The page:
Census Household Pulse Survey 

The Household Pulse Survey is conducted by the U.S. Census Bureau and aims to provide near real-time data on the social and economic effects of COVID-19 on households. Data is released on a weekly basis and the survey will continue through mid-July.

Census Household Pulse Survey COVID-19

COVID-19 - What Next?

Hawaii Island has been hit hard economically by COVID-19, especially problematic because we had yet to recover from the Lava disaster. Sustaining back to back blows by "Black Swan" events is something that I do not take lightly. We are virtually at ground zero as far as our economy!Hawaii Island Unemployment Claims

The best estimate that I can put together is that our economy was approximate $8.5 billion 2 years ago. On the right, you can see the weeks of unemployment claimed from Hawaii Island.

Last year in the post volcanic eruption economic climate, we lost $1 billion of our economy, Plus 4000 jobs. Estimates also showed that tourism comprised approximately $3 billion of that economy or 40%. Covid-19 took that down to virtually zero.

We now have an opportunity to retool our economy, which includes tourism.

I have long Stated agriculture can be an economic driver for our county. We can blend tourism and agriculture to teach our society about agriculture and understanding the importance of good public policy for ag producers. We need to support agriculture while generating tourism dollars. Break down the walls of “silo legislation and policy,” combining energy generation with agriculture, tapping into the big islands renewable portfolio of wind, photovoltaic, hydroelectric, and geothermal. We could generate hydrogen as renewable energy for export and supply power for value-adding to our agriculture industries. The result is economic stimulation and resiliency.

My initiative of “Agriculture, Water, Energy; A Food Nexus” covers this in detail.


The overall economy of the State of Hawaii is growing. But despite this, Hawaii County is stuck with some paradigms:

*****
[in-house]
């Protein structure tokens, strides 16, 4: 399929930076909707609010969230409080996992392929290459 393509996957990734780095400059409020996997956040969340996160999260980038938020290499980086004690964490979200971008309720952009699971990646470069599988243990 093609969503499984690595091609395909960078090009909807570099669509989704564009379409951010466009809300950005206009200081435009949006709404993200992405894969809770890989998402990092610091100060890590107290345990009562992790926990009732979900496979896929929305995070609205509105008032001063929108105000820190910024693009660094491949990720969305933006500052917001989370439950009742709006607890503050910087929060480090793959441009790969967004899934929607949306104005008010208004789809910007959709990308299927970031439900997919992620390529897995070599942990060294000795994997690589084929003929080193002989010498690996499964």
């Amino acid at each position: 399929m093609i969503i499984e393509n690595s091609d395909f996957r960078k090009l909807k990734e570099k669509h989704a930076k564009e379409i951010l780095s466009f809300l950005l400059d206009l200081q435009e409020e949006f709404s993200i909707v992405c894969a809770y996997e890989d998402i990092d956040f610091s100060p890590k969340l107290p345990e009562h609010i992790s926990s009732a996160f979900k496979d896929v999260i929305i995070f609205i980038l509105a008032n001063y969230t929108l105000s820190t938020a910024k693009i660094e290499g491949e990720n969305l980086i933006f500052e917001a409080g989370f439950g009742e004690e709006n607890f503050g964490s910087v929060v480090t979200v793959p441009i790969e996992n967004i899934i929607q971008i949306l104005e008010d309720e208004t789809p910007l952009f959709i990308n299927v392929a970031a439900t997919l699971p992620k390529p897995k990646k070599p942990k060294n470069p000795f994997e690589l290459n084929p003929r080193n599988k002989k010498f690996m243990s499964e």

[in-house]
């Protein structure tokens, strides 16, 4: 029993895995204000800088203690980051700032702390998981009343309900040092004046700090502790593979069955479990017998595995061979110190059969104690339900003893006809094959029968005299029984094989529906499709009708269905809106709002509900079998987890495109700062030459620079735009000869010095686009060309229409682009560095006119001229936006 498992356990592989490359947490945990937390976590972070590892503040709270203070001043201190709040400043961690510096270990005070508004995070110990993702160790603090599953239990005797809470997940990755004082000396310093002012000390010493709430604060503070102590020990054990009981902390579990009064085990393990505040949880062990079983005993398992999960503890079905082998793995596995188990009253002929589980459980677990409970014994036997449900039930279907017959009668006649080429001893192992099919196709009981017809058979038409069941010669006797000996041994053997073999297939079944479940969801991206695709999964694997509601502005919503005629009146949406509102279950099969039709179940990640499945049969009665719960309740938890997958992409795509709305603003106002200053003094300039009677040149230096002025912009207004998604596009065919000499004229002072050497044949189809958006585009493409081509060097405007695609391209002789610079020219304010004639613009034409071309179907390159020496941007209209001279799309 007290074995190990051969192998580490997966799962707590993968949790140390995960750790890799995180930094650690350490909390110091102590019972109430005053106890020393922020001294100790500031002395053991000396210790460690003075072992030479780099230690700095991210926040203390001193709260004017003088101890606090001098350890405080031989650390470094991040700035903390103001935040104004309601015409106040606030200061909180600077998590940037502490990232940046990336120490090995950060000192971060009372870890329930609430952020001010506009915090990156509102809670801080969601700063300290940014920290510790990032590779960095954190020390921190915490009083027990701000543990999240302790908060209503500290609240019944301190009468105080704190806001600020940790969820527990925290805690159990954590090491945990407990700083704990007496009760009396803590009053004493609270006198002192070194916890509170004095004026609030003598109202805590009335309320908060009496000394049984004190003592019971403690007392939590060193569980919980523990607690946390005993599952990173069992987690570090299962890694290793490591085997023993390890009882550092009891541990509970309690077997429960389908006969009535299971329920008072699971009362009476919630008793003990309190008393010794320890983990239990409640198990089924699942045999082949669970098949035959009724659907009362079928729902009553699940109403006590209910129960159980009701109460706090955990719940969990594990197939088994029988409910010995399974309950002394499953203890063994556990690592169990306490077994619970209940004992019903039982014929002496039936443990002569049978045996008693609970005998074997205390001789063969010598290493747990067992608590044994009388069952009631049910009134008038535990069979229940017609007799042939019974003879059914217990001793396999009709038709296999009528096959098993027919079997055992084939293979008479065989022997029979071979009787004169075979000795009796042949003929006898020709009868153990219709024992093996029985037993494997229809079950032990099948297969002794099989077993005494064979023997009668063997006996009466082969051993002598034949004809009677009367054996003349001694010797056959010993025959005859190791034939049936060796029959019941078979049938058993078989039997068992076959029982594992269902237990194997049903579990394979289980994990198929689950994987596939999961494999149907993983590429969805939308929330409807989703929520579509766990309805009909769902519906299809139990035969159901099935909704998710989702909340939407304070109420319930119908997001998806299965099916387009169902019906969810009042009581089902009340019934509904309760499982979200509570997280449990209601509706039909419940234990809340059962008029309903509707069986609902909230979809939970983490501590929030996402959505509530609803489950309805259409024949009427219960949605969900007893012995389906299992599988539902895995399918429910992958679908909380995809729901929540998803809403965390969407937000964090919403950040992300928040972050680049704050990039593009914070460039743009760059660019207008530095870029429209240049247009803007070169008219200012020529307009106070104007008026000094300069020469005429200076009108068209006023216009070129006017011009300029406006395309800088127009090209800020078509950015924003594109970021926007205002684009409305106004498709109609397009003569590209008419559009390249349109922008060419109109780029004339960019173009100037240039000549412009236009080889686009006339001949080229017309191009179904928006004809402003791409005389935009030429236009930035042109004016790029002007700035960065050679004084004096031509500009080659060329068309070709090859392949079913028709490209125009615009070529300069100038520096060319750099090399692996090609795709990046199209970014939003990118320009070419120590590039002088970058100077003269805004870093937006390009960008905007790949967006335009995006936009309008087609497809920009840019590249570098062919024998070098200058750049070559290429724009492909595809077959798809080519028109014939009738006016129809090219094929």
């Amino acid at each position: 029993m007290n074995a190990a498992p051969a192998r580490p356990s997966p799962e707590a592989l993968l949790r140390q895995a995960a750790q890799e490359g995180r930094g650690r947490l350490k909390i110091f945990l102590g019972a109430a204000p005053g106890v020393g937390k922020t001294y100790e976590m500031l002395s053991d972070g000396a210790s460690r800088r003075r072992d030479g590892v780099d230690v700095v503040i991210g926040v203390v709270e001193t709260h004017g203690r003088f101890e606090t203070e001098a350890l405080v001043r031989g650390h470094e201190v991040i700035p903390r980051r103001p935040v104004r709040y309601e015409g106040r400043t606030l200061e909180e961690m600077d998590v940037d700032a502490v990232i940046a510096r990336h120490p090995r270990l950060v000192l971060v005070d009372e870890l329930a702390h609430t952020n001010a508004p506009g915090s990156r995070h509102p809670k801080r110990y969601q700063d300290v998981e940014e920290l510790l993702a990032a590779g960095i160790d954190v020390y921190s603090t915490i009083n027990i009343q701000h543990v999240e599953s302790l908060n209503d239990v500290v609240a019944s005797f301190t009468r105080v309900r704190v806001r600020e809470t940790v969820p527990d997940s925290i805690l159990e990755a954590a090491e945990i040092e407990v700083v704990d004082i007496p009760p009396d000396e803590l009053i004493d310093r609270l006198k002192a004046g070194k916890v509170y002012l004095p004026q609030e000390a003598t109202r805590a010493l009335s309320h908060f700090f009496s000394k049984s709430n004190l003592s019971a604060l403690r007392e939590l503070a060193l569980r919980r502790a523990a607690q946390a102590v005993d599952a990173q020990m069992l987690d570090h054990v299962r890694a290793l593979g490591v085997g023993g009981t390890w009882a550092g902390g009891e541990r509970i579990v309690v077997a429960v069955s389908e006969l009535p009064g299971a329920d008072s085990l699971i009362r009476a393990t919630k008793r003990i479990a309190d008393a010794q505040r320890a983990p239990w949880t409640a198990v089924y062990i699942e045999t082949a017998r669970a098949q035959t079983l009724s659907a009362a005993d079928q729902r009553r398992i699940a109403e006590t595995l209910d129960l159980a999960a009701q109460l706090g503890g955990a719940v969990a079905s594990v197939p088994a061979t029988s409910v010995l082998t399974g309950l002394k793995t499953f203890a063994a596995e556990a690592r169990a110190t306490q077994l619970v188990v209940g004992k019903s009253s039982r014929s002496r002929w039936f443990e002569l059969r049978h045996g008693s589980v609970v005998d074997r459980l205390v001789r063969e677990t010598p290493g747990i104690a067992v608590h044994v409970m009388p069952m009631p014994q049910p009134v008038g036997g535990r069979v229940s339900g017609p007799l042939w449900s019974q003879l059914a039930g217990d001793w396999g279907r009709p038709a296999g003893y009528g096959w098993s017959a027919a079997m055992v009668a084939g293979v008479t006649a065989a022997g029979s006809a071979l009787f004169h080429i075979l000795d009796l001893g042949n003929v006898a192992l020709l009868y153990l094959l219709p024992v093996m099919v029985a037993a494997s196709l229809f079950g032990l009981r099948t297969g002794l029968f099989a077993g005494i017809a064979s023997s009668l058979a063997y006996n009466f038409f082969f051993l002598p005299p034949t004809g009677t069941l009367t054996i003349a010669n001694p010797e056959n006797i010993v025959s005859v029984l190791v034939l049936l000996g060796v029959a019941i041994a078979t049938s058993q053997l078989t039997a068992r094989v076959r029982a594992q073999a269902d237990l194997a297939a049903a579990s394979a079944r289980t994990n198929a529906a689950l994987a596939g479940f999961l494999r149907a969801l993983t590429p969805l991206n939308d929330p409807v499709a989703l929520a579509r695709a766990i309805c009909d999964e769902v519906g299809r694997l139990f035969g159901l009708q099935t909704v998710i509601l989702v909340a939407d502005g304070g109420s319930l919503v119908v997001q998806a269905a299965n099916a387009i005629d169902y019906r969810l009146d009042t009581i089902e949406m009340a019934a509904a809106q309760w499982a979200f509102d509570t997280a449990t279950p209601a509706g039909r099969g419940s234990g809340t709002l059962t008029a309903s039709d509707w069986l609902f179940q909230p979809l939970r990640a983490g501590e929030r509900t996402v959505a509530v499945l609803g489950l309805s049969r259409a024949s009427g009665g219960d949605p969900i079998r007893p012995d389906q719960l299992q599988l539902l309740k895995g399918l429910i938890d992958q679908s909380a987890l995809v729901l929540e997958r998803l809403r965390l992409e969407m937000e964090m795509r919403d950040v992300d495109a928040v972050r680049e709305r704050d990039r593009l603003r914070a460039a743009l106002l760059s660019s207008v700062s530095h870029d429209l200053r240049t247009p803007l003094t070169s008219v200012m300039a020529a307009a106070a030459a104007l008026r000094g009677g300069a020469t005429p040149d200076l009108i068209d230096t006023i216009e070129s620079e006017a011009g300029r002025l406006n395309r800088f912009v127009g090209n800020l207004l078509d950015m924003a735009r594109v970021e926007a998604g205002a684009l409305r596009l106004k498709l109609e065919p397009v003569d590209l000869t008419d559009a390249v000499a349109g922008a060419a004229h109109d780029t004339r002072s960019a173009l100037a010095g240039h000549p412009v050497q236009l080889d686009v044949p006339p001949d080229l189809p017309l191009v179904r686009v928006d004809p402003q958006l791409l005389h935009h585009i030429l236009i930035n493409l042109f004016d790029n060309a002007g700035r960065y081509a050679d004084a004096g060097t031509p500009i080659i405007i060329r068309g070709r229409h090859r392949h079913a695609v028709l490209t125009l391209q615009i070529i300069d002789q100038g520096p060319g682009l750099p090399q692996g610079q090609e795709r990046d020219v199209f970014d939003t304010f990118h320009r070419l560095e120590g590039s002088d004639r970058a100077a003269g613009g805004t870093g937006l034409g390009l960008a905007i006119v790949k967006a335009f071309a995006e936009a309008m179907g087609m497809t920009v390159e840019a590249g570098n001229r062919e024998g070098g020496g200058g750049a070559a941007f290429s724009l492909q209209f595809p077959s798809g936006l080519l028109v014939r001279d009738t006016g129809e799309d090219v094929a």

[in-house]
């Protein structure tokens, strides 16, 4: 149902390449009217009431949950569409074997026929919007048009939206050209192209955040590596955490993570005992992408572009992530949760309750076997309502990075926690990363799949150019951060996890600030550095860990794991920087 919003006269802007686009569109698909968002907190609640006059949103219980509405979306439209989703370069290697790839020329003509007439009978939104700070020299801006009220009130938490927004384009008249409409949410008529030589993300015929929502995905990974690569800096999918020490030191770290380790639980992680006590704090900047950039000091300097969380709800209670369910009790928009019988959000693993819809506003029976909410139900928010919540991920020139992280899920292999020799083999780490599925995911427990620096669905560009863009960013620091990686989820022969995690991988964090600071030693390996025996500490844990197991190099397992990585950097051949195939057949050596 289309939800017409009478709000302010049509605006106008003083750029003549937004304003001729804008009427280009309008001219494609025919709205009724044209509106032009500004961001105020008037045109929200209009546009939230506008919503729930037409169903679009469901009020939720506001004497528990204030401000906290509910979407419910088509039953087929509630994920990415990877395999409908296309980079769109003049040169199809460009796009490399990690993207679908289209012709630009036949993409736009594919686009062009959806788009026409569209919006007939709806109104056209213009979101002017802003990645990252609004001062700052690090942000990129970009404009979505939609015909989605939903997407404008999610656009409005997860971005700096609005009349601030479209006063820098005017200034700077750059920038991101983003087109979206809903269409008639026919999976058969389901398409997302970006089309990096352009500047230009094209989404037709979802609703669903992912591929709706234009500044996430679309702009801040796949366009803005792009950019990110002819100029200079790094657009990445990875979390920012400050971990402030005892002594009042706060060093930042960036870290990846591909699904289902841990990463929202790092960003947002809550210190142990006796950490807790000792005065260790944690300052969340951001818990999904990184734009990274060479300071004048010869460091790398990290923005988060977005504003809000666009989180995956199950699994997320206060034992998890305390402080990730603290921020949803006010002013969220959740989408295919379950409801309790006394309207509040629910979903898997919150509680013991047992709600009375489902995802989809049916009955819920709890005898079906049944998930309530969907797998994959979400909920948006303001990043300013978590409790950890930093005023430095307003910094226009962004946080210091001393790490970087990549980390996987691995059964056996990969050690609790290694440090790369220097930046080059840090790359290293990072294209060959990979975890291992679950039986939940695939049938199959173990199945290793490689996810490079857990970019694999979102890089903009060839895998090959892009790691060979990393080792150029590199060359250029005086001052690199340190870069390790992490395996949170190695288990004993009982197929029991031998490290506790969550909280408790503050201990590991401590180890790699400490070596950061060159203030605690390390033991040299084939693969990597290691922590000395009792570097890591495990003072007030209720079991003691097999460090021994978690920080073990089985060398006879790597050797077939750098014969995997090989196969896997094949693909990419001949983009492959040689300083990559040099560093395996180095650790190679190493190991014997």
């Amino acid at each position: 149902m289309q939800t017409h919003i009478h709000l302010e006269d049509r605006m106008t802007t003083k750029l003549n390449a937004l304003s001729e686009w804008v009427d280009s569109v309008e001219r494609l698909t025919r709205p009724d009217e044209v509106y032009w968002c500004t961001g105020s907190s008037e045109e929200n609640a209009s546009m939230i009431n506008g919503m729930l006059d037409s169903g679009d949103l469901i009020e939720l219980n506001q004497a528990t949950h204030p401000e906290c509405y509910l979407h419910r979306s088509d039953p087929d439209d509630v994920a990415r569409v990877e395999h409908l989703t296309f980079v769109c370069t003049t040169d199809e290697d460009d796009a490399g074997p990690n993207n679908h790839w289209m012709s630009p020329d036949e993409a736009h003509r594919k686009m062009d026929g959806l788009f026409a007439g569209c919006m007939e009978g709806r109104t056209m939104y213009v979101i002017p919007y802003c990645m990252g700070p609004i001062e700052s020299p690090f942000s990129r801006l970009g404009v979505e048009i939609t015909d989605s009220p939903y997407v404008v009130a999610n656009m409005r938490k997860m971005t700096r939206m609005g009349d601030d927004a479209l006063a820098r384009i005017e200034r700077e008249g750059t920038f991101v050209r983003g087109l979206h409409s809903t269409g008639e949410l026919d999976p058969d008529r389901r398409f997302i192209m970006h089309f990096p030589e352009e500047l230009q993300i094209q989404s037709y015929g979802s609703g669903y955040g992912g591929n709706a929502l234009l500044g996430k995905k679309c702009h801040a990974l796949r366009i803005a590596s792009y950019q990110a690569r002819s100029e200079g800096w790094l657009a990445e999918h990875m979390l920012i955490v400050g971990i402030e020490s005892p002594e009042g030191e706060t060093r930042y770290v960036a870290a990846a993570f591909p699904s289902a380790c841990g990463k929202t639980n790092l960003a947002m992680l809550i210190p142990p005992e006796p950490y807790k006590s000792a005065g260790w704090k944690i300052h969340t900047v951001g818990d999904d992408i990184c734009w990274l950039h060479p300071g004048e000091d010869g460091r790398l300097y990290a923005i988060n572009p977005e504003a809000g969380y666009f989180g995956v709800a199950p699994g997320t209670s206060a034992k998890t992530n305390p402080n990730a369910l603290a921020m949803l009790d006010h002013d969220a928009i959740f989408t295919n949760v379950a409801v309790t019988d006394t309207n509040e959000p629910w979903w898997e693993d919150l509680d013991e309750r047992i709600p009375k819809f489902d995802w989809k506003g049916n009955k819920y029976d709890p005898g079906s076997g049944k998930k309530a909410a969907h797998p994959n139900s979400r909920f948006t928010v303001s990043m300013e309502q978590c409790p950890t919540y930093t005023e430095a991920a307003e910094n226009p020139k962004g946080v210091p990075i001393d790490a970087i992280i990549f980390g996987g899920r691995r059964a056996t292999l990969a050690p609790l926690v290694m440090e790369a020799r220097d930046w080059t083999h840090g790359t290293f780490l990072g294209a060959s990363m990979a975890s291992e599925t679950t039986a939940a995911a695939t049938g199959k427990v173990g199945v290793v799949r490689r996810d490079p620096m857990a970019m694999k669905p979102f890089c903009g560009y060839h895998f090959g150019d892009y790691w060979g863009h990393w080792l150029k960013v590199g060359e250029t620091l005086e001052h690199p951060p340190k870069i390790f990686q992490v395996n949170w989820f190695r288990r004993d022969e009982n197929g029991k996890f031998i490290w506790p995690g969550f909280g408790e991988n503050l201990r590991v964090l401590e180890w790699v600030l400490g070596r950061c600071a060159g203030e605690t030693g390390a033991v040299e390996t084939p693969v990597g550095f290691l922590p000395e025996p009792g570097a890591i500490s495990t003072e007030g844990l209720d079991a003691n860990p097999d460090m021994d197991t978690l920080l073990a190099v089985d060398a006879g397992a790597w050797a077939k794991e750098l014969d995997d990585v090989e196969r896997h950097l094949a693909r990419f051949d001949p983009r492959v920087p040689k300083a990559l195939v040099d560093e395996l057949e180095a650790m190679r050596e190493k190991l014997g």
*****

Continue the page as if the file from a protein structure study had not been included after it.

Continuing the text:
• Hawaii County residents earn less than their counterparts on the other Hawaiian Islands.
  • Big Island residents - 25 years and older - earn $6,561 less than the yearly state median income of $37,414.
  • 3.1 percent of Big Island residents had education below ninth grade.
  • 5.9 percent had no high school diploma.
  • 22.7 percent had some college but no degree.
  • 35.6 percent have an associate’s degree or higher.

Education is one of the most important factors that contribute to income disparity in Hawaii. Additionally, between 2010-2014 the poverty rate increased by 18.9 percent – a 61 percent increase from 2009.Through diversifying our economy with more emphasis on agriculture, renewable energy, and responsible development we will change and shift these unfortunate paradigms and can begin to mitigate the rising cost of living for Hawaii Island's families.



Agriculture is an important component of our County economy. 
A few facts:
  • Hawaii County represents 55 percent of the state's landmass containing water systems for irrigation with the potential for even greater irrigation.
  • Thirteen percent of the state's population (190,000 of 1,431,000) live here
  • Almost 43 percent of the agricultural jobs (3,000 of 7,000) in the entire state is on Hawaii Island. 
I believe that with careful long-range visionary planning, Hawaii County can become the state’s breadbasket. We have the land, the water, and the workforce to grow our economy for a stronger future.


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